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The Young Tycoons is a night of easy happy fun at the theatre, and particularly a very Australian experience. We know this pair better than the rest of the world put together, and no one takes down a tall poppy like ourselves. Of course you can’t publish something like this and use the (in)famous names, so this is a play about the two great newspaper dynasties of “Vogler” and “Warburton”, whose second generation wealthy aging fathers decide its time to give their sons Kim and Trevor the reigns so that they might take over eventually. The young men quickly get together, making their first major business strategy to invest in one of the greatest corporate botch ups Australia has ever seen. Both are immediately a huge disappointment to their fathers, and while Trevor is shipped off to San Francisco (“It’s not New York now, is it Trevor?” Kim reminds him) to work on local rags, Kim deals with his fathers heart attack, takes over properly and sacks the old guard. Director Michael Piggot moves his cast around the stage with intensity and gusto, always giving the impression of a bustling newspaper empire. Katja Handt has given the set a giant wooden wave backdrop that swoops from one “office” to the other, holding two doors midway that Piggot has his cast run through and around, so it always appears the bustle happens between the offices where advice is dished and alcohol drunk in a far more lackadaisical fashion.

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The cast hinges on the four male leads of Ted Vogler (Laurence Coy), Kim Vogler (Edmund Lembke-Hogan), Liam Warburton (John Tunbull) and Trevor Warburton (Andrew Cutcliffe) and fortunately all four performances are great. Coy and Turnbull particularly hold their own, with Coy making the most of the stage to bring a blustering, enormous life to a character we know to be much physically larger than him, and Turnbull bringing some witty vision to his role as the man we know will eventually take over the world. If there is a dim spot to The Young Tycoons, it is the slim female roles. I was reminded of Lucy Prebbles Enron, and the way she managed to bring a great female character to the stage out of the straggling remnants of reportage, and it would have been great to see something similar here. Instead the women are relegated to girlfriends and PA, each woman only contributing because of the man she sleeps with. Still, with what little they have to work with, they are all strong with Gabrielle Scawthorn as Sherilyn Moss, Paige Gardiner as Sally Kilmarten and particularly Briallen Clarke as Kylie Strauss putting in strong performances and making their slight presence felt. Clarke is particularly good at bringing some depth to her role. On the other side of the integrity fence from the tycoons, sit the journalist Dave Grolsch (James Lugton) and the CEO Donald Mayes (Terry Serio) trying to make something of the strange turn of events around them. The rapid pace and fast-moving scenes are bookmarked by Stephen Hawkers lighting that does a slow reveal of “chapter headings” across the back wall, that is often very funny. Murray Jackson’s music is particularly good. making the sophisticated out of the everyday.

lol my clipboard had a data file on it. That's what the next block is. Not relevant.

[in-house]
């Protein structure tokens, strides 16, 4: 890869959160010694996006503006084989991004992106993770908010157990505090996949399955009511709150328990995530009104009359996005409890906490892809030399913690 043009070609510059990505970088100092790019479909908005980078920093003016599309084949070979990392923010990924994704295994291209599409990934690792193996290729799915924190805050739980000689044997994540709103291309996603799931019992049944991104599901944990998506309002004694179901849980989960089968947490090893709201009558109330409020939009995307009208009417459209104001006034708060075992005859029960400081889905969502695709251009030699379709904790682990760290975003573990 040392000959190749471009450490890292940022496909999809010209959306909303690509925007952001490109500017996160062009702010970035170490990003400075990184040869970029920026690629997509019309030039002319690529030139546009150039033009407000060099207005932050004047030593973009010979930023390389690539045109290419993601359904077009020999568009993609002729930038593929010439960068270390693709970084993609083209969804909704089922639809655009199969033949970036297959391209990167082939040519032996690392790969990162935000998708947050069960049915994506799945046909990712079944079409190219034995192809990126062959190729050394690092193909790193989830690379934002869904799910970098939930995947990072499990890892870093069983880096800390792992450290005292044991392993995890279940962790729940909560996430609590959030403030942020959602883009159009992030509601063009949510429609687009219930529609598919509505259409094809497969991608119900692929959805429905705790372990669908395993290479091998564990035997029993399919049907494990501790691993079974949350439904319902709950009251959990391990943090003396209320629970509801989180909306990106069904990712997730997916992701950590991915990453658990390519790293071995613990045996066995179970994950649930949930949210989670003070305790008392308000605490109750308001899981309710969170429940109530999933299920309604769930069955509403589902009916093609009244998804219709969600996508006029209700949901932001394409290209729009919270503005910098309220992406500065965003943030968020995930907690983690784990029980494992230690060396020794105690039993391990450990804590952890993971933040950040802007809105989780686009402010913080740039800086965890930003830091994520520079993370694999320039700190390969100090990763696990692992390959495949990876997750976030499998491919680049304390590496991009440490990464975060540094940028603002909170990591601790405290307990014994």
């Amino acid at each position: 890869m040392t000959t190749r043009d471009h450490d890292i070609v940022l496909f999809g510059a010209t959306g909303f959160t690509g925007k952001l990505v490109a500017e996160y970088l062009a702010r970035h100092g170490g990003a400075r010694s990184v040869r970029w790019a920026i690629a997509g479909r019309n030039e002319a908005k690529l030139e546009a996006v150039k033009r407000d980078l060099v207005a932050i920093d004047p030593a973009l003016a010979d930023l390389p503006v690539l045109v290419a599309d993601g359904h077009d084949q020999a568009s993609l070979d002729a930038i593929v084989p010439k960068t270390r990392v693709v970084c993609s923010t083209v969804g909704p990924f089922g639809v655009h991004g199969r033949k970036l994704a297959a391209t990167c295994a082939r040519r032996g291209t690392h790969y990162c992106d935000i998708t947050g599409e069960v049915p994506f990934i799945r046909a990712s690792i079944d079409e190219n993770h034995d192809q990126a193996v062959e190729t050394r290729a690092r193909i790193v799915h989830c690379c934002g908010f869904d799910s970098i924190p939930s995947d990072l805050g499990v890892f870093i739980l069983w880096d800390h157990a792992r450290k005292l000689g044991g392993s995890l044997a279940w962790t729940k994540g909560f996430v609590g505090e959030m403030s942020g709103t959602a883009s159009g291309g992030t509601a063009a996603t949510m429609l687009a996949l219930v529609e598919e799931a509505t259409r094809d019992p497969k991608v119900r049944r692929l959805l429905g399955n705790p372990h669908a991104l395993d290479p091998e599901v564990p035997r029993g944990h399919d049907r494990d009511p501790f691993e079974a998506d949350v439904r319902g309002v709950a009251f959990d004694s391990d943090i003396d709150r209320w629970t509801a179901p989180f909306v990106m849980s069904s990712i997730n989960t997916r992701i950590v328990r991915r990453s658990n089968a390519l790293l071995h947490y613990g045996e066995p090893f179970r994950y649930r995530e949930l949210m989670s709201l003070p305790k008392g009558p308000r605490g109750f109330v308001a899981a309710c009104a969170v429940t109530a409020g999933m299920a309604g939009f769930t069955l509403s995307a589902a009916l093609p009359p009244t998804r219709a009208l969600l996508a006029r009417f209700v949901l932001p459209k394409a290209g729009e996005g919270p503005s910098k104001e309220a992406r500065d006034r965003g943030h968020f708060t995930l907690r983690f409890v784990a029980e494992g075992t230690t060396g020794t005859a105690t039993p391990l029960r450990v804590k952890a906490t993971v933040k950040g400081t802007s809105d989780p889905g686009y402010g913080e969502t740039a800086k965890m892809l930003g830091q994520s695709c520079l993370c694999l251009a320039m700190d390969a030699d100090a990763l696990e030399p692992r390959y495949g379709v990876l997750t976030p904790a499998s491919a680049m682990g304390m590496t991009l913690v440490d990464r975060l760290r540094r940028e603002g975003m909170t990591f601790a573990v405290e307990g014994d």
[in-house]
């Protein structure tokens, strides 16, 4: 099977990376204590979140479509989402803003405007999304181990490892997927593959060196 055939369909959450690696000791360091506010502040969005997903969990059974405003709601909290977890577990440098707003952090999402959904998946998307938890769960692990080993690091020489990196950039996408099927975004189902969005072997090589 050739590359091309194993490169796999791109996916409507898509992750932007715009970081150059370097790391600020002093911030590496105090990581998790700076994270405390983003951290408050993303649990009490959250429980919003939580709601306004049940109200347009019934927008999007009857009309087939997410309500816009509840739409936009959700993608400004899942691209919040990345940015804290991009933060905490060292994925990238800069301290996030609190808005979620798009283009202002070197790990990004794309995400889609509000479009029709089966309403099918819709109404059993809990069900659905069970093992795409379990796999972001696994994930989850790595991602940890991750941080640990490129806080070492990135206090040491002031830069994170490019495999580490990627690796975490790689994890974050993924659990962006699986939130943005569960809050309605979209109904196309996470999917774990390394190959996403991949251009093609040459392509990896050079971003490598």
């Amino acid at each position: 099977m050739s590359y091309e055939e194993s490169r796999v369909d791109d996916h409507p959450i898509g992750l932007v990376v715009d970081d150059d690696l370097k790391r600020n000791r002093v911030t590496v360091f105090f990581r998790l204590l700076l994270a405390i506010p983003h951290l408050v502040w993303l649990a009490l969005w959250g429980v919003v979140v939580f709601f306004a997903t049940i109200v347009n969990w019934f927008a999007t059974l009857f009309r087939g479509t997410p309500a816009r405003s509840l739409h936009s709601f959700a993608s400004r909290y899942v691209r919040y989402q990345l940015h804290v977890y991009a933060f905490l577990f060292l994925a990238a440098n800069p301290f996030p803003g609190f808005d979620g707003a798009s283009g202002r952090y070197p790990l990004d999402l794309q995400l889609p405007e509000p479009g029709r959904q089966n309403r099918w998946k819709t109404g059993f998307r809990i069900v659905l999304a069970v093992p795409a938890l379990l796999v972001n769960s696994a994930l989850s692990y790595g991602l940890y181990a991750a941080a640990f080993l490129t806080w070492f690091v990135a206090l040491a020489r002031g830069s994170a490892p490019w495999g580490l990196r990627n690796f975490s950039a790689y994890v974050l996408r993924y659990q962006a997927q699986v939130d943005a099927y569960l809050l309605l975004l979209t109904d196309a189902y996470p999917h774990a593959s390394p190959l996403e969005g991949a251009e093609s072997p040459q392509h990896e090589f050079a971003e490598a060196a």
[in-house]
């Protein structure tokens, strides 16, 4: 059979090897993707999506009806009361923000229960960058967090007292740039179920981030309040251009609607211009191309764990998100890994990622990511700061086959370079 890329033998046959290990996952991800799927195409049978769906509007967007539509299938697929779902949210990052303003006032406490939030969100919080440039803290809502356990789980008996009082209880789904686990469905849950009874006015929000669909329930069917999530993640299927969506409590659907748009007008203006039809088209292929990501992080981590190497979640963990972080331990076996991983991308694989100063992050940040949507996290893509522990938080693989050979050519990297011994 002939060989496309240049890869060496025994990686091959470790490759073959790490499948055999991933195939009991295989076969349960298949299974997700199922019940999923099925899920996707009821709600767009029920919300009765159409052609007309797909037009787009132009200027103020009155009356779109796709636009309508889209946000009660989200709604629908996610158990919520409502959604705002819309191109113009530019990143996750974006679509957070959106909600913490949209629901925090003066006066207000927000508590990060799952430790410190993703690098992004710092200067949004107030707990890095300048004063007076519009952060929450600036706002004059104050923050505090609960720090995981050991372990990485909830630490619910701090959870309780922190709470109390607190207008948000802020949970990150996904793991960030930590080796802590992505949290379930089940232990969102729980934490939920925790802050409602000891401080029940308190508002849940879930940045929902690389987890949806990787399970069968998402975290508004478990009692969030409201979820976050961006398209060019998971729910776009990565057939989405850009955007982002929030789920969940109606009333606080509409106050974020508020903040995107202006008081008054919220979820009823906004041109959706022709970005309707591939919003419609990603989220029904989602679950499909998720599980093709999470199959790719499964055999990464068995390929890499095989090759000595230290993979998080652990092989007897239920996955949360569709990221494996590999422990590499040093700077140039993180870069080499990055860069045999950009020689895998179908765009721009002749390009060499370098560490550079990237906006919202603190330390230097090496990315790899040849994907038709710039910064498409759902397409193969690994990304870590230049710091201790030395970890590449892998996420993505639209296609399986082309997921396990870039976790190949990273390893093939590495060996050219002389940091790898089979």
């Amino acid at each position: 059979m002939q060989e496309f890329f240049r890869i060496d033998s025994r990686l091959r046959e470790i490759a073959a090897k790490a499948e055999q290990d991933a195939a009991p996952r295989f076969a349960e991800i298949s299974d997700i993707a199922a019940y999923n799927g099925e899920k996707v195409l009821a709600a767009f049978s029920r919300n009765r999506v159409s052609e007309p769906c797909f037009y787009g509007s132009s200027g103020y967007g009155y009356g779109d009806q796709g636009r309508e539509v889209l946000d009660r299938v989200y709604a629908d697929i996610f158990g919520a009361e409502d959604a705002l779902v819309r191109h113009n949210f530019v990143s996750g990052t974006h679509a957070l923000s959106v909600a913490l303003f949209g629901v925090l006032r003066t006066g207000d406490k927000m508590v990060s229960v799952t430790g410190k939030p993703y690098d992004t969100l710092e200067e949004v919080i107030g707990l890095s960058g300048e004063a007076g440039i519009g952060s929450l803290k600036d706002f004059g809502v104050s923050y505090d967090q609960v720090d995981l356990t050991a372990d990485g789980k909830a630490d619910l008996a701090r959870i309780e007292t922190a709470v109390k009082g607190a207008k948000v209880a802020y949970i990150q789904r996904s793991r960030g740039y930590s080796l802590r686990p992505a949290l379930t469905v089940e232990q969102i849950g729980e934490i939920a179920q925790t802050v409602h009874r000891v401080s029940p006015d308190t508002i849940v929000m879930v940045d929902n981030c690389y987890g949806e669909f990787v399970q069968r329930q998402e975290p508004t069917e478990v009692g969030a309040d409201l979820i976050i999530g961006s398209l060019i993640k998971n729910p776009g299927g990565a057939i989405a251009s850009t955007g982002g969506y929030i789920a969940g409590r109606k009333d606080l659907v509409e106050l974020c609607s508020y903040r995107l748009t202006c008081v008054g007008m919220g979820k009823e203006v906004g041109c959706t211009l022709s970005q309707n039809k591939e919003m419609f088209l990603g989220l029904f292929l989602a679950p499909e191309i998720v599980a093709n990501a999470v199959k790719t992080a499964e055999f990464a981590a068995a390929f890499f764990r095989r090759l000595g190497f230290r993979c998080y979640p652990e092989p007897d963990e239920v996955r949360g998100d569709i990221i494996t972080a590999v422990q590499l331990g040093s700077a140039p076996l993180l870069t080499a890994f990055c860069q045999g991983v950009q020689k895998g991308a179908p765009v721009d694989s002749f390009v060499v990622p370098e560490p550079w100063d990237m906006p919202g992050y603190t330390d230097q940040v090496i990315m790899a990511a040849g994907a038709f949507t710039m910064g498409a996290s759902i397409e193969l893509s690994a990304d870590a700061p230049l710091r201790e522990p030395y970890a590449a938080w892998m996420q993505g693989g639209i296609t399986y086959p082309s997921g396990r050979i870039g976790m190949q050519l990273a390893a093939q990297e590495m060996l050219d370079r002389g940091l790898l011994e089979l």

The Young Tycoons is great for some nostalgic giggles with enough prophetic insight to tickle at the contemporary and is definitely packed with the laughs that will encourage a fun night at the theatre.